remember, 5651 is like a neon, it don’t have filament, ( side note : if you work on tube gear 1v2 diode does have a filament, but cant see it glowing as its only 1v filament )
I kept it on at 60V for few minutes, confirmed all is good and then pumped up the voltage to 115v. All went good. All tubes except the ones hair-pinned via the plug-in were glowing. Warmed up the unit really well. Remember, there is no other power active in the unit, only heater.
REMOVE THE TIME DELAY TUBE FROM THE OSCILLOSCOPE IF YOU ARE PLANNING TO KEEP THE SCOPE POWERED UP WITH JUST HEATER POWER FOR EXTENDED TIME . THE TIME DELAY TUBE HEATING ELEMENT IS DESIGNED TO BE ON ONLY FOR 50-60 SECONDS AND CUTS ITSELF OFF AFTER THAT. IF YOU APPLY JUST HEATER POWER, THE RELAY CAN NOT CUT THE DELAY TUBE OFF.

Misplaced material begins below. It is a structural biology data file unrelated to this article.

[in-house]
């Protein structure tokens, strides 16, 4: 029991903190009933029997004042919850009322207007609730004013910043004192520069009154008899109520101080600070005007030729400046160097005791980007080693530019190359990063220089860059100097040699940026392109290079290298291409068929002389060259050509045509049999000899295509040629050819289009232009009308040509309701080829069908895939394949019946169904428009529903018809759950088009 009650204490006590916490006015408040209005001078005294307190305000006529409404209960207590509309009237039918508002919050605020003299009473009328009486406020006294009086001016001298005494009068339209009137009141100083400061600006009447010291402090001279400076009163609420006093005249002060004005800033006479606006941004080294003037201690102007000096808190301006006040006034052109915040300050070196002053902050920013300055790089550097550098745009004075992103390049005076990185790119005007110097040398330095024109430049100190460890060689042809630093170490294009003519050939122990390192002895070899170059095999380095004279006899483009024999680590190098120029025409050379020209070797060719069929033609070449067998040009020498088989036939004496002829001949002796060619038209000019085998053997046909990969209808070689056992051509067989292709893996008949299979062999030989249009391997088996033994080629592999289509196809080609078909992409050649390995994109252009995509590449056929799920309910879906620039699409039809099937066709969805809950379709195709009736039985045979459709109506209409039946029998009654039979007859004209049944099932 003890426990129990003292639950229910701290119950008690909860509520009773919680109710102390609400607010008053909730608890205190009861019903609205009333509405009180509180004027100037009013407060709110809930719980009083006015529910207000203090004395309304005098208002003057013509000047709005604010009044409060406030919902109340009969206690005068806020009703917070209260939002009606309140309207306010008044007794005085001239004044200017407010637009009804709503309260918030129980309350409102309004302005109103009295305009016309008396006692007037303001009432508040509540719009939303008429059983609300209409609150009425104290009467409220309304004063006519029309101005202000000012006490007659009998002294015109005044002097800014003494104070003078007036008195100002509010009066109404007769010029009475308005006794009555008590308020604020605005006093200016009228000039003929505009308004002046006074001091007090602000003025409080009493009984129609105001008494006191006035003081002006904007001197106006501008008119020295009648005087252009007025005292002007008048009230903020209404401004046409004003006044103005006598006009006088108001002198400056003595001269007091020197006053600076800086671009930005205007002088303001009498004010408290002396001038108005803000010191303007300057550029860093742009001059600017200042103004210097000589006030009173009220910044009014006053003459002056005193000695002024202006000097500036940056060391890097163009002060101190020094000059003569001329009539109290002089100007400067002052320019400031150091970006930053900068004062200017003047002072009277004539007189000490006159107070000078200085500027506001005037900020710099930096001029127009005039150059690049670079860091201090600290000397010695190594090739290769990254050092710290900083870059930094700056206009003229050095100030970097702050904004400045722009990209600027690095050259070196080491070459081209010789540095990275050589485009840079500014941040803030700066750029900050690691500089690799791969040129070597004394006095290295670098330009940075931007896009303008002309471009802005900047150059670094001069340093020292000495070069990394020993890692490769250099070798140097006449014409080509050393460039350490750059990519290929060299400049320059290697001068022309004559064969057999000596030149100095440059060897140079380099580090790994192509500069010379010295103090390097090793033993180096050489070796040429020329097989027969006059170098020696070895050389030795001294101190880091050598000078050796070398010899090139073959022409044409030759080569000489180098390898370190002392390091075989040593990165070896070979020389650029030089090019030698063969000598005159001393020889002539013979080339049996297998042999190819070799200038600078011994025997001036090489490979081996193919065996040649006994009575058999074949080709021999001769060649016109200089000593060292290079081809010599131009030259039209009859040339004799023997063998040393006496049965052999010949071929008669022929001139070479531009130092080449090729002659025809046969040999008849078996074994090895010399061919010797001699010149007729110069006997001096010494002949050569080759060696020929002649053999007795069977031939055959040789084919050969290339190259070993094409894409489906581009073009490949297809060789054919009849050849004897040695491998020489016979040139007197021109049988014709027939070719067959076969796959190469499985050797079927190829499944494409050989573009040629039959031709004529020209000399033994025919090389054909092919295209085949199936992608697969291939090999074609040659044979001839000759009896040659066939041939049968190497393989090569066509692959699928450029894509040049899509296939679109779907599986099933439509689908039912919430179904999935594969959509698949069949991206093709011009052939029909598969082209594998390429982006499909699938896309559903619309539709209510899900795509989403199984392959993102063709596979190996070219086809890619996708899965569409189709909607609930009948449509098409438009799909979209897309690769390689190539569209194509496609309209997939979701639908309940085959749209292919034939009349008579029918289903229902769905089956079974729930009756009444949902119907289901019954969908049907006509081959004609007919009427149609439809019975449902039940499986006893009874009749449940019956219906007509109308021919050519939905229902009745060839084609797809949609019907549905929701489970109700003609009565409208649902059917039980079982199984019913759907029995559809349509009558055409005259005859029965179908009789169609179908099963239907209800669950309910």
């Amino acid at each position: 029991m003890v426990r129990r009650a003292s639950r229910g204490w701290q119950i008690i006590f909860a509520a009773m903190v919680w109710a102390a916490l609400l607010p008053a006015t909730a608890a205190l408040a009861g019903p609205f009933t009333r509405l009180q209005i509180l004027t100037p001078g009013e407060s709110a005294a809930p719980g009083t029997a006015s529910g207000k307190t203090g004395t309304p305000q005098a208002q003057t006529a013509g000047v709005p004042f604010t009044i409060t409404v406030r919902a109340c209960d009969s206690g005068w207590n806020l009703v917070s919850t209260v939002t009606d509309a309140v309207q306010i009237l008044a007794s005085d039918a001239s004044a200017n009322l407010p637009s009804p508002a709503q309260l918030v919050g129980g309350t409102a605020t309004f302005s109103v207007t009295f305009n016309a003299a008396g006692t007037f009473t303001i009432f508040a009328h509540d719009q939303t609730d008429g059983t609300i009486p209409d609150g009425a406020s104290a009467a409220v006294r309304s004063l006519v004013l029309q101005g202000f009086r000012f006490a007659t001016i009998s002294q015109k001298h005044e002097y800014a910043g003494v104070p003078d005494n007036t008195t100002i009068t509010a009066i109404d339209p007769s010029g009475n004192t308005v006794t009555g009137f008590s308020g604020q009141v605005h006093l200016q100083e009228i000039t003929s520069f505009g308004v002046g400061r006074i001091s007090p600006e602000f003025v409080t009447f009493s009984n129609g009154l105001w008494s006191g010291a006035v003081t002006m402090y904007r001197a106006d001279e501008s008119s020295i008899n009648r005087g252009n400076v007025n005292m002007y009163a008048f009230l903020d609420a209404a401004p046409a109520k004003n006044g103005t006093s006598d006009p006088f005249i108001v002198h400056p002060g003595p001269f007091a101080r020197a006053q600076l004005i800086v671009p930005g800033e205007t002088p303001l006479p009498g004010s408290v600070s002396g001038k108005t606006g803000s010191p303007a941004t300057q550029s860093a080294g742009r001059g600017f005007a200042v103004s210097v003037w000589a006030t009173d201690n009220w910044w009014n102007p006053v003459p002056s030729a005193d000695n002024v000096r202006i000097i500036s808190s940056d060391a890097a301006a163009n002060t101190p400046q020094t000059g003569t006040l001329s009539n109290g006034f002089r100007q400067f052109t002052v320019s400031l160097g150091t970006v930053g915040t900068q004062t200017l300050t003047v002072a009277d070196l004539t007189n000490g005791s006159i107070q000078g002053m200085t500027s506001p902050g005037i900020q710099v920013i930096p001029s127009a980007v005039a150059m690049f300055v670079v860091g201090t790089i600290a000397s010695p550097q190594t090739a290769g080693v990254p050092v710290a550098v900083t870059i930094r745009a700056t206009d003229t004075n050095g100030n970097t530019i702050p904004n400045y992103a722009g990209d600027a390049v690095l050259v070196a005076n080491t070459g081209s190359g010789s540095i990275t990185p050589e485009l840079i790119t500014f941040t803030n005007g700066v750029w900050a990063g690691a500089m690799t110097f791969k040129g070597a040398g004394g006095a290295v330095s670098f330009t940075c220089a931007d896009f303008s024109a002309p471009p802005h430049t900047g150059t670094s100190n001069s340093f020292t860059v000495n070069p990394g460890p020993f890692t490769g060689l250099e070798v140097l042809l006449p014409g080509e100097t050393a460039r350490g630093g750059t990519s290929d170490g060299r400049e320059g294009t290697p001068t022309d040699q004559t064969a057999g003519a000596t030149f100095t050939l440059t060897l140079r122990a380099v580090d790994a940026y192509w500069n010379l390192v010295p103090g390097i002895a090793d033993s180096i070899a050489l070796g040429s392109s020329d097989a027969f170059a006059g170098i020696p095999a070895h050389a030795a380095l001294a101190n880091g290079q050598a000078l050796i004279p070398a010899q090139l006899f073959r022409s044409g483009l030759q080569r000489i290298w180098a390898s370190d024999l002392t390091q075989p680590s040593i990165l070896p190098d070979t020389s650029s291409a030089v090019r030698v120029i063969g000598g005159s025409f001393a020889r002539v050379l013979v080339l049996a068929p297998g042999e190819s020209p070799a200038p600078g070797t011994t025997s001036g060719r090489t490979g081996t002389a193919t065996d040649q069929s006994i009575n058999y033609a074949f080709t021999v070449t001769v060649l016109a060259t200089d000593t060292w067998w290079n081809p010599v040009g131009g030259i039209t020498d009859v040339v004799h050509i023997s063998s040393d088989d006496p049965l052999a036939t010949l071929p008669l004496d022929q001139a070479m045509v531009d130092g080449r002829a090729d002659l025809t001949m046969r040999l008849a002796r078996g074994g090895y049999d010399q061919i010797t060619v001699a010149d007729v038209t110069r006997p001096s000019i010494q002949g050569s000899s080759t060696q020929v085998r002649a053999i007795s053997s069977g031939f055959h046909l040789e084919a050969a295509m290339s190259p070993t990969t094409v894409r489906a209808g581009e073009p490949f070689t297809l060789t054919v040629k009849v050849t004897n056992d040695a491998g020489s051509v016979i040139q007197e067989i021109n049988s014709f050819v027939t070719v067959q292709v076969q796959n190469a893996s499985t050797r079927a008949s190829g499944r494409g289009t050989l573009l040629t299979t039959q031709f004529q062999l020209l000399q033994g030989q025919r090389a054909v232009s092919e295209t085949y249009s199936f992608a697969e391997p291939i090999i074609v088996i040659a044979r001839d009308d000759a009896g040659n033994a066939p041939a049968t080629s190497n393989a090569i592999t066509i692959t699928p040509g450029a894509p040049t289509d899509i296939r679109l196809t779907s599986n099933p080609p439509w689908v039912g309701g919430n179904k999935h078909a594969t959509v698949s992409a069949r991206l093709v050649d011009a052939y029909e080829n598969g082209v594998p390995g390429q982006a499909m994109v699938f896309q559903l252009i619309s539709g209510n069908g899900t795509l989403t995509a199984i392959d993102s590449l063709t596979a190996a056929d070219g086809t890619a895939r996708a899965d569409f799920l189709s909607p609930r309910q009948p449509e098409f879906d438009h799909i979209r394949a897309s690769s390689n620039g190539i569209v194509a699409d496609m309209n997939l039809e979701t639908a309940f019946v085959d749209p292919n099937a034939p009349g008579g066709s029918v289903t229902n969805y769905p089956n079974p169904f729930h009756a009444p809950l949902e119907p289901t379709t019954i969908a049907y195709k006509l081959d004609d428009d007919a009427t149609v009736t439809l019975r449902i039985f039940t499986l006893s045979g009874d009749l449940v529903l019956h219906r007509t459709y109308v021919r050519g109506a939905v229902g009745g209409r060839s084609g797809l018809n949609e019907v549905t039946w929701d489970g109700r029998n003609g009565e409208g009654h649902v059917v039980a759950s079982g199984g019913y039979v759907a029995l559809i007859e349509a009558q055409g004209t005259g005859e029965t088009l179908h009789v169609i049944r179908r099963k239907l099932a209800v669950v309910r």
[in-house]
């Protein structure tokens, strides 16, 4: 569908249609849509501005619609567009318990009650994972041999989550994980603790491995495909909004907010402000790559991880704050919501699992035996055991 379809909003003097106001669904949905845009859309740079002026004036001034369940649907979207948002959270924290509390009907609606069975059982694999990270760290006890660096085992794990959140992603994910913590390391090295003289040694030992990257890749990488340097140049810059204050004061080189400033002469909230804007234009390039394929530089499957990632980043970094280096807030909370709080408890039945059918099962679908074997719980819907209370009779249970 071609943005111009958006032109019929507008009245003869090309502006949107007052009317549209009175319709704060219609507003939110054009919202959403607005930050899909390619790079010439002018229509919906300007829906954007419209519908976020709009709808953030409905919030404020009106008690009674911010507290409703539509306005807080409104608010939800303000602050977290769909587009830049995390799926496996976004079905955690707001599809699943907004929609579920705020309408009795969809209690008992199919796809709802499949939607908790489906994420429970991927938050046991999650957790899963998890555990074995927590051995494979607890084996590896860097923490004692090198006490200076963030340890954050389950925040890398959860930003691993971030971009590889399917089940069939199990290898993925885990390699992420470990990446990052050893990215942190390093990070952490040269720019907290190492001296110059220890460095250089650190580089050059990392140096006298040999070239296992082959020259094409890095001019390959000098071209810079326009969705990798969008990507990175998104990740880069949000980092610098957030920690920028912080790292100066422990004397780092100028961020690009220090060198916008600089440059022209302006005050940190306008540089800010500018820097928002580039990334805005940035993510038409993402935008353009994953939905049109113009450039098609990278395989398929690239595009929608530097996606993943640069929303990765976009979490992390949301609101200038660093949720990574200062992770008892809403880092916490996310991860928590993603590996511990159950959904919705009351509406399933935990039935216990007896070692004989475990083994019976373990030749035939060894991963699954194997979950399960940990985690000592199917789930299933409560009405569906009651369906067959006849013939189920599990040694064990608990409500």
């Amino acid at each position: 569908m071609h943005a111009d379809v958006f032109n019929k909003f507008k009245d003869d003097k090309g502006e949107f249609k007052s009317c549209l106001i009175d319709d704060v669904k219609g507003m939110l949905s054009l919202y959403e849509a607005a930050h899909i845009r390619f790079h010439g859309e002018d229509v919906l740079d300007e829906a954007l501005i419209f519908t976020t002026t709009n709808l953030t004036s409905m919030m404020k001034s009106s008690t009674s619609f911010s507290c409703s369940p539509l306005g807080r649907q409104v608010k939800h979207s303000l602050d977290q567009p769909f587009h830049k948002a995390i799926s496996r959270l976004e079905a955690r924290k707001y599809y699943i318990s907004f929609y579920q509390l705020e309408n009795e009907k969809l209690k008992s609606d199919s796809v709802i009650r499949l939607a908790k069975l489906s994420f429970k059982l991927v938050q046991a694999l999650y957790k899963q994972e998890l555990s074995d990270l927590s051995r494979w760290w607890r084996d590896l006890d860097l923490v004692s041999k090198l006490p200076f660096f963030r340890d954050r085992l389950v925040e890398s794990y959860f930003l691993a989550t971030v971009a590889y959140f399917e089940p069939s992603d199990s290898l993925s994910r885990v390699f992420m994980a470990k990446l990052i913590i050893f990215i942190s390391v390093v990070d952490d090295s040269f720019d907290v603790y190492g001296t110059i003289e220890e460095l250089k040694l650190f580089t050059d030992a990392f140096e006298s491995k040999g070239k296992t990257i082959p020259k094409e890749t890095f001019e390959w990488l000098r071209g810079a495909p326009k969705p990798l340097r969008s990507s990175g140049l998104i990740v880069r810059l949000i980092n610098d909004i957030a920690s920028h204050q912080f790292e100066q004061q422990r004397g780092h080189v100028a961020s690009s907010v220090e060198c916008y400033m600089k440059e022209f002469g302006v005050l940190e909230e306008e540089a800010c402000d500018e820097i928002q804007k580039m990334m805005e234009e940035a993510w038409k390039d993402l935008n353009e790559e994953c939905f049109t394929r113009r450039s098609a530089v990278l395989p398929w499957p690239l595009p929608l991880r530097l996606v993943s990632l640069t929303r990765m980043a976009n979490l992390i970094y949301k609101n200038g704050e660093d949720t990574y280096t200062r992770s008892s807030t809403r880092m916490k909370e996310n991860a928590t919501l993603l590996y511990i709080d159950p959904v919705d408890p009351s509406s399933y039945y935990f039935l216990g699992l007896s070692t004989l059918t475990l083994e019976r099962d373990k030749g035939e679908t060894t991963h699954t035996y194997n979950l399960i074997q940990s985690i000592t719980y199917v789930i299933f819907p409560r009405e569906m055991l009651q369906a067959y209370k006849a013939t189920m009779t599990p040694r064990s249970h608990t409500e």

Next step – Capacitor Replacement.
One thing for sure is that we need to replace all Electrolytic Filter Caps. Disc Caps, will leave as it is. The second category of caps I see is the Film. I was not sure if it is paper or not, as in the service manual its mentioned as Paper. If it is paper, I have to change all.
I removed few and tested with my EICO 950B and all of them were good and not leaking.
These are the two kinda of Caps I found in the scope, other than Electrolytic and Disc
I was sure they are not paper, still wanted to confirm, and there is only one way, the easy way ! 🙂
This is what is I call as Confidence Building Measure :). I was more confident to proceed and leave these caps as it is. Remember, they could still be one or two who are bad.